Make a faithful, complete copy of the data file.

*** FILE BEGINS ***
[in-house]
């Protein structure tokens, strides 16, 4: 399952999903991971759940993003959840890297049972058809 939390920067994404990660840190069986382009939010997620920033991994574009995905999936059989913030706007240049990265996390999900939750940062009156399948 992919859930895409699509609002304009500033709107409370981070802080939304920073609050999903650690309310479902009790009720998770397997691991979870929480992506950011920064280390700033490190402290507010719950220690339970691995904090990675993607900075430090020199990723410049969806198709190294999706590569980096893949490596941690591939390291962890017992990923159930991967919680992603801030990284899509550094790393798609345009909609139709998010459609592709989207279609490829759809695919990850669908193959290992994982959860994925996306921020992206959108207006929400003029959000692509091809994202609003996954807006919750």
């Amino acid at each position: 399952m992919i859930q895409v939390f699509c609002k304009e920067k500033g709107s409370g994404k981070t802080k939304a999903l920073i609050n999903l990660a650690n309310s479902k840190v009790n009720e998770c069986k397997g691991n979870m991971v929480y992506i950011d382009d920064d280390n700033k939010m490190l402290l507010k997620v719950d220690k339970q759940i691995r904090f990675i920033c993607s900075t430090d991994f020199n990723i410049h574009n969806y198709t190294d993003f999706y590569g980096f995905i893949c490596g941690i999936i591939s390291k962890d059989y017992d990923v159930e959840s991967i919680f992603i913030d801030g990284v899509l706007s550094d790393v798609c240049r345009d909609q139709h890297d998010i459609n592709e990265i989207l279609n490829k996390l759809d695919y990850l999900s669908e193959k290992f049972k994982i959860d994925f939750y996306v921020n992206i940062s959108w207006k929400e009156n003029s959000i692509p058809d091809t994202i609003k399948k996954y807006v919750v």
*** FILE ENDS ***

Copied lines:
[in-house]
């Protein structure tokens, strides 16, 4: 399952999903991971759940993003959840890297049972058809 939390920067994404990660840190069986382009939010997620920033991994574009995905999936059989913030706007240049990265996390999900939750940062009156399948 992919859930895409699509609002304009500033709107409370981070802080939304920073609050999903650690309310479902009790009720998770397997691991979870929480992506950011920064280390700033490190402290507010719950220690339970691995904090990675993607900075430090020199990723410049969806198709190294999706590569980096893949490596941690591939390291962890017992990923159930991967919680992603801030990284899509550094790393798609345009909609139709998010459609592709989207279609490829759809695919990850669908193959290992994982959860994925996306921020992206959108207006929400003029959000692509091809994202609003996954807006919750």
């Amino acid at each position: 399952m992919i859930q895409v939390f699509c609002k304009e920067k500033g709107s409370g994404k981070t802080k939304a999903l920073i609050n999903l990660a650690n309310s479902k840190v009790n009720e998770c069986k397997g691991n979870m991971v929480y992506i950011d382009d920064d280390n700033k939010m490190l402290l507010k997620v719950d220690k339970q759940i691995r904090f990675i920033c993607s900075t430090d991994f020199n990723i410049h574009n969806y198709t190294d993003f999706y590569g980096f995905i893949c490596g941690i999936i591939s390291k962890d059989y017992d990923v159930e959840s991967i919680f992603i913030d801030g990284v899509l706007s550094d790393v798609c240049r345009d909609q139709h890297d998010i459609n592709e990265i989207l279609n490829k996390l759809d695919y990850l999900s669908e193959k290992f049972k994982i959860d994925f939750y996306v921020n992206i940062s959108w207006k929400e009156n003029s959000i692509p058809d091809t994202i609003k399948k996954y807006v919750v």